Barefoot in the Park
New York has appeared in so many movies, it could almost be considered a star in its own right. It's hard, for example, to imagine Neil Simon's Barefoot in the Park being set anywhere else. A lighthearted comedy based on Simon's 1963 play of the same title, it stars a pre-aerobics Jane Fonda and a pre-Sundance Robert Redford as newlyweds Corie and Paul Bratter, who move into a tiny fifth-floor walk-up apartment in a Greenwich Village brownstone.
It's that big city dilemma. You want to live in the heart of the city but you can't afford the rental prices. So you end up in a tiny closet of an apartment, up five flights of stairs. The heating doesn't work properly, there's a hole in the skylight that lets the snow in, and the neighbors are barking mad.
But you live with it because you're excited and in love. The movie is about the Bratters' battle with their new apartment – and getting used to married life. It starts with the idyllic scene of a horse-drawn carriage traveling through Central Park, then moves on to the gilded halls of the Plaza Hotel, where the couple spend six days of wedded bliss without leaving their room. (The exterior shot also boasts an impressive line-up of Mercedes convertibles at their finest.)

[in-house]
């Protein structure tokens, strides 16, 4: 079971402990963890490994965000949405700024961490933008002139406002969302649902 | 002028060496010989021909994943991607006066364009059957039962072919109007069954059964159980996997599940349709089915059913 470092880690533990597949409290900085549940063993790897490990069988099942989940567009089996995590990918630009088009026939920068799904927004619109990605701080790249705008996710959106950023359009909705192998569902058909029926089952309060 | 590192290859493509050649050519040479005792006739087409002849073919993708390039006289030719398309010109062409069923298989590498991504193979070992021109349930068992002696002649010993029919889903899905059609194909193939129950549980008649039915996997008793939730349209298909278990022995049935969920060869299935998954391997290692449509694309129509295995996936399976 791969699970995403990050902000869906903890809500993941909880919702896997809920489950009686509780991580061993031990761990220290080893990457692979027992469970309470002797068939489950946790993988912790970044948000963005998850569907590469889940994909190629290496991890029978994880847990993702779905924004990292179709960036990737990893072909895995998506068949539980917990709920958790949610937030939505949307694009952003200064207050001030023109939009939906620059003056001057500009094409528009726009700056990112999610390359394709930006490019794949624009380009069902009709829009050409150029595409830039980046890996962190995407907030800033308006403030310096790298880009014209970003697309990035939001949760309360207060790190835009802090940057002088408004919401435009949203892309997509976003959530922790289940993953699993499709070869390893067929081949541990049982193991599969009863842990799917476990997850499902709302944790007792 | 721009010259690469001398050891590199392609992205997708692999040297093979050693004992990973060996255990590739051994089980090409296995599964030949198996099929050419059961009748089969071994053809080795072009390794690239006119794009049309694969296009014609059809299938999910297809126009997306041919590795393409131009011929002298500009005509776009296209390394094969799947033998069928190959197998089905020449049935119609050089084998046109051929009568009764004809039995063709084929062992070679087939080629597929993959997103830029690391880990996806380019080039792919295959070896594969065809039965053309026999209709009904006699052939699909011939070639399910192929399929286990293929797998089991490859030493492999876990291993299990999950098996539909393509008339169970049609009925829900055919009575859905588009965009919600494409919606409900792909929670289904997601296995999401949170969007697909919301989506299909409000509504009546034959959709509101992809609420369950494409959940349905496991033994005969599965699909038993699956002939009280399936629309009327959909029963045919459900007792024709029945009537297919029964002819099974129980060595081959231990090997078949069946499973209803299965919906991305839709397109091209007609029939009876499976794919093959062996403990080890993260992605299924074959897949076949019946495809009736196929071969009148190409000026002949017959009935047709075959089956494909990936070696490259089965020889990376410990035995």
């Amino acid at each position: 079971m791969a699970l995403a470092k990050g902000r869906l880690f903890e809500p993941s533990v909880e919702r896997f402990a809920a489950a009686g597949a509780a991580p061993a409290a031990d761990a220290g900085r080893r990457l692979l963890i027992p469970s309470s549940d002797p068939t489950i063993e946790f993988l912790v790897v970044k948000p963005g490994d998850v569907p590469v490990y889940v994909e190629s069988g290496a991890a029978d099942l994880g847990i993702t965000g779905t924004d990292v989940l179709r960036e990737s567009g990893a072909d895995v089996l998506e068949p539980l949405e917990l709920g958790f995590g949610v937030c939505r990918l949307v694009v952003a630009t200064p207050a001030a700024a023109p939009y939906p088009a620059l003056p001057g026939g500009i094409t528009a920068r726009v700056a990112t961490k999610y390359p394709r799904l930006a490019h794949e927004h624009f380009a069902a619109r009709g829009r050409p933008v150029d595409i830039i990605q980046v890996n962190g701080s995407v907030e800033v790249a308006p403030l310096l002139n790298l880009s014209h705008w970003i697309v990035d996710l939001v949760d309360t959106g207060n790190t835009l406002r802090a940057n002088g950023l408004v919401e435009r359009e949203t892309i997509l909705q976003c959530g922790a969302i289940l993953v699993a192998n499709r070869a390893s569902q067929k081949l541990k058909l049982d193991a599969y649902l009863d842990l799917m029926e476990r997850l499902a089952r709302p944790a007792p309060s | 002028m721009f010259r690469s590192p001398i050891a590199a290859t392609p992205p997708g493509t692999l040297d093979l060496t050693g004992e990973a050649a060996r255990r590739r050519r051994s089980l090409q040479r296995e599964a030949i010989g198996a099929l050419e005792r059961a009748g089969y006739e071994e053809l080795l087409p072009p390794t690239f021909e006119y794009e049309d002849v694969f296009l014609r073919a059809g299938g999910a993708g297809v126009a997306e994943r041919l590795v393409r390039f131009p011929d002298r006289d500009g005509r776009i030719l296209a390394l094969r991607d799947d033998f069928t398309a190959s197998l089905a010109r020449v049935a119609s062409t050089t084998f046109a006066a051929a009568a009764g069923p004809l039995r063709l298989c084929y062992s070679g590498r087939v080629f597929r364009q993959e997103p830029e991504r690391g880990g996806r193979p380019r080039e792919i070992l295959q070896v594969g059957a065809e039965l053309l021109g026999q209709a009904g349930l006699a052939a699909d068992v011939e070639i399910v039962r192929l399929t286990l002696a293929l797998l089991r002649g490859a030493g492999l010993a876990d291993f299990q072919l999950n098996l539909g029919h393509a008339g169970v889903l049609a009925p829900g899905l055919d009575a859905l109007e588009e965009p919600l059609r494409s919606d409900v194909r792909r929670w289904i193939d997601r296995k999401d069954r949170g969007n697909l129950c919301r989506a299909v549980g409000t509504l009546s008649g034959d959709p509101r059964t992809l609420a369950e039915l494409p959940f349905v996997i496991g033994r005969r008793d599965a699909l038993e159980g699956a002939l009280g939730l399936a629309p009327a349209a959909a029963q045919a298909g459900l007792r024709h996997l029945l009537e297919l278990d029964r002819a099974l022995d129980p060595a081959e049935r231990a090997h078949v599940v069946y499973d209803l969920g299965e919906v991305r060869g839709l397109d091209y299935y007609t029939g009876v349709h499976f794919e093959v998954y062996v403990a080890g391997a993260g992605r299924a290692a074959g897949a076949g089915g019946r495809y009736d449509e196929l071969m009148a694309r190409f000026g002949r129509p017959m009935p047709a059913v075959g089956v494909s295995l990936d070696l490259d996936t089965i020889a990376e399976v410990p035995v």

The Bratters spend much of the film in the new apartment (exteriors were shot at 111 Waverly Place, Greenwich Village), but additional scenes are filmed on the Staten Island ferry, on the local streets and under the famous arch of Washington Square Park.
It's this park that the film's title refers to. Free-spirited Corie accuses her husband of being too much of a 'stuffed shirt' so he proves he isn't by getting wildly drunk and dancing shoeless in the park. The best street scenes can be seen as Corie races through the city trying to find him.
When she does, they end up on the roof of their apartment building, offering a chance to see the Sixties skyline, no doubt on a blue screen – but still footage of the era.
The movie is certainly dated and feels more like a play than most Hollywood comedies of today, but it's still fun. It's also amusing to see veteran actors in relatively early roles.
And if you're watching this movie to see New York in the Sixties, you'll certainly feel like you've been there. – Roshan McArthur